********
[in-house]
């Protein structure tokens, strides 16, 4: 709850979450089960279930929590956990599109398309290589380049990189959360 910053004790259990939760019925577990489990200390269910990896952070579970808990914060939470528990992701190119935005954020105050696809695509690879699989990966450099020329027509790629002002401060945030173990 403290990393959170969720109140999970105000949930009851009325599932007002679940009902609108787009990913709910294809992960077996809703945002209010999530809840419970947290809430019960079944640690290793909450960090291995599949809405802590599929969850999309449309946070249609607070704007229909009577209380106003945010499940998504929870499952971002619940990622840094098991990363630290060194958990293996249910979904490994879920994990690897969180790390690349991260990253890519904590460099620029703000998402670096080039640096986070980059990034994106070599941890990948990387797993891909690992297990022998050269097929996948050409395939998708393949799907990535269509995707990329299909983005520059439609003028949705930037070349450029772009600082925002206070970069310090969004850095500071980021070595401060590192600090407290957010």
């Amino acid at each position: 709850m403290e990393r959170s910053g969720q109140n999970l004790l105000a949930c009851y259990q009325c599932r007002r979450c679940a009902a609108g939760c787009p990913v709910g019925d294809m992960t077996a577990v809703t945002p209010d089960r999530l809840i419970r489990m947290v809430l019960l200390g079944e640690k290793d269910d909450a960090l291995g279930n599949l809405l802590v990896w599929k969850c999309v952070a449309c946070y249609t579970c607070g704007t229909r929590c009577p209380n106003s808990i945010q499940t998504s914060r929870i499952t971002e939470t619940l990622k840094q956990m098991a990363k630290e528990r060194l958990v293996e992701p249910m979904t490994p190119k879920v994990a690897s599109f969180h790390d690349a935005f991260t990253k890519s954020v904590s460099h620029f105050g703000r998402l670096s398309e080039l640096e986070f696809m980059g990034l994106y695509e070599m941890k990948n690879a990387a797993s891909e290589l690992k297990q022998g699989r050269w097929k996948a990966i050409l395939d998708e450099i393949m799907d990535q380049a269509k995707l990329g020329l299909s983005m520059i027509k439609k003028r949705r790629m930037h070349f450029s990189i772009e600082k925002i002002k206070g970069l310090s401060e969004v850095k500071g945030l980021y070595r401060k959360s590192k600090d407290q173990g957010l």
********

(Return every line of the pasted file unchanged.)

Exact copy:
[in-house]
């Protein structure tokens, strides 16, 4: 709850979450089960279930929590956990599109398309290589380049990189959360 910053004790259990939760019925577990489990200390269910990896952070579970808990914060939470528990992701190119935005954020105050696809695509690879699989990966450099020329027509790629002002401060945030173990 403290990393959170969720109140999970105000949930009851009325599932007002679940009902609108787009990913709910294809992960077996809703945002209010999530809840419970947290809430019960079944640690290793909450960090291995599949809405802590599929969850999309449309946070249609607070704007229909009577209380106003945010499940998504929870499952971002619940990622840094098991990363630290060194958990293996249910979904490994879920994990690897969180790390690349991260990253890519904590460099620029703000998402670096080039640096986070980059990034994106070599941890990948990387797993891909690992297990022998050269097929996948050409395939998708393949799907990535269509995707990329299909983005520059439609003028949705930037070349450029772009600082925002206070970069310090969004850095500071980021070595401060590192600090407290957010």
């Amino acid at each position: 709850m403290e990393r959170s910053g969720q109140n999970l004790l105000a949930c009851y259990q009325c599932r007002r979450c679940a009902a609108g939760c787009p990913v709910g019925d294809m992960t077996a577990v809703t945002p209010d089960r999530l809840i419970r489990m947290v809430l019960l200390g079944e640690k290793d269910d909450a960090l291995g279930n599949l809405l802590v990896w599929k969850c999309v952070a449309c946070y249609t579970c607070g704007t229909r929590c009577p209380n106003s808990i945010q499940t998504s914060r929870i499952t971002e939470t619940l990622k840094q956990m098991a990363k630290e528990r060194l958990v293996e992701p249910m979904t490994p190119k879920v994990a690897s599109f969180h790390d690349a935005f991260t990253k890519s954020v904590s460099h620029f105050g703000r998402l670096s398309e080039l640096e986070f696809m980059g990034l994106y695509e070599m941890k990948n690879a990387a797993s891909e290589l690992k297990q022998g699989r050269w097929k996948a990966i050409l395939d998708e450099i393949m799907d990535q380049a269509k995707l990329g020329l299909s983005m520059i027509k439609k003028r949705r790629m930037h070349f450029s990189i772009e600082k925002i002002k206070g970069l310090s401060e969004v850095k500071g945030l980021y070595r401060k959360s590192k600090d407290q173990g957010l």